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Contents

6. European Aeronautics for the 2020s -
The Advisory Group Vision

     

 

 

 

 

 

 

 

 

6.5 Creating a process

Three steps to achievement

  • Share the Vision among the stakeholders.
  • Create a process within which the priority goals for the future can be mapped out.
  • Establish mechanisms within the European Research Area which will allow programmes to be constructed which secure the objectives in the most effective manner.

This Paper recommends that, under the leadership of the Commissioner for Research & Technology, a High Level Group should be established. This would consist of CEO level people nominated on an ad personam basis, drawn from the stakeholder community. The High Level Group would have a clear and limited objective - it should be disbanded when this work is complete.

The High Level Group would oversee the process in order to explore and develop the major goals that should be the stepping stones to the Vision. These would be described at the level of defined goals - not the detail of how they might be achieved. The High Level Group would be assisted by working groups examining separate areas of expertise. Working bodies already existing should be utilised as far as possible.

This work - to the timetable indicated on the next page - will be a precursor to the design of appropriate plans of research. These plans can then be designed with specific long-term goals in mind and the most appropriate mechanism used or created to achieve these by the most effective means.

For the aeronautics stakeholders the value of this work will rest in having a set of shared and agreed goals which will allow research into new aircraft, engines, equipment and Air Traffic Management to be guided by a unified sense of direction.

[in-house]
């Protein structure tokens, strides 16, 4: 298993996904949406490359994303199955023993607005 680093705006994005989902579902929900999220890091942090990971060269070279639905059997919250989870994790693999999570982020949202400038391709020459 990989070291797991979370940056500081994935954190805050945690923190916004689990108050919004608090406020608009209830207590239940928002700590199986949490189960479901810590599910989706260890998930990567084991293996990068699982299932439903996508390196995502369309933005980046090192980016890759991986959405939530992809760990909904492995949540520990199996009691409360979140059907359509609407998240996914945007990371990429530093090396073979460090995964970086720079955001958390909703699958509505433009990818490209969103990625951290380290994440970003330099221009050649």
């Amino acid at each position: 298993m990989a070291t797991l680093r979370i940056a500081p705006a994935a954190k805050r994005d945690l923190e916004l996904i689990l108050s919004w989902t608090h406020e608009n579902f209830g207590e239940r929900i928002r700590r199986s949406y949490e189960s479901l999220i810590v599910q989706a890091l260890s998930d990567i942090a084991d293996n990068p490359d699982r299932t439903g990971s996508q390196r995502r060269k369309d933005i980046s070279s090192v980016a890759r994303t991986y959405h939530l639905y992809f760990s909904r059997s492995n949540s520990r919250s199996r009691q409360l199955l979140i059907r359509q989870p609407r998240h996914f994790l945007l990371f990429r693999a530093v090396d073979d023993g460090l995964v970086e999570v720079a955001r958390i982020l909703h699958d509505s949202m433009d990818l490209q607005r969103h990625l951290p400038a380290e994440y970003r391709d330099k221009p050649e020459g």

An Opportunity for Leadership:
European Answers for European Needs

Europe has established itself through a century of aeronautics. It has maintained a world leading level of expertise. This is challenged as never before. This paper recommends an original model which differs from the American one, for Europe has distinct political structures, cultures and inclinations. This paper recommends the innovative, flexible opportunity to demonstrate that a European answer, building on our evident strengths, can be developed.

This needs not just mechanisms but leadership. It needs leadership from politicians and industry, from regulators and environmentalists, from operators and local or regional authorities. This innovative approach can be a showcase for Europe. It can demonstrate that we can blend national and European activity, competition and collaboration, private and public funding, large nations and small in generating and realising a shared vision for the future that stems not from centralist control but from willing and effective co-operation.

   

The Advisory Group Vision

THE AIR TRANSPORT SYSTEM IN EUROPE IN 2020

     

European Air Mobility for Sustainable Growth and Quality of Life

  • Airports have increased their passenger capacity to 3 times that of 2000.

  • Passengers experience delay free travel - in all weather.

  • Passengers spend less time waiting in airports than in 2000.

  • No excessive aircraft noise or external risk affecting citizens in residential areas.
  • Air travel generates less emissions impact than other forms of travel.

  • The number of aircraft related fatalities has fallen despite the growth in travel.

  • The same range of business and entertainment services and travelling comfort as passengers enjoy at home or office.

Europe - A Leader in a Global Market

  • European suppliers provide more than 50% of the world demand for aeronautics products - more than 4 times the output of 2000.

  • European companies succeed in all major sectors: aircraft, engines, equipment, services.
     

A Coherent "European Research Area"

  • Long term strategies for technology creation are pursued through a variety of harmonised mechanisms - privately, in national programmes and in European programmes.

  • Research goals are shared across Europe.

  • Europe uses its centres of excellence in industry, academia and in research institutes in a more efficient way.

  • The mixture of co-ordination and competition is optimised.

  • The mobility of researchers is increased.

  • There is consistency across educational curricula that encourages pan-European movement.
  • Research exploits e-networks fully.
     
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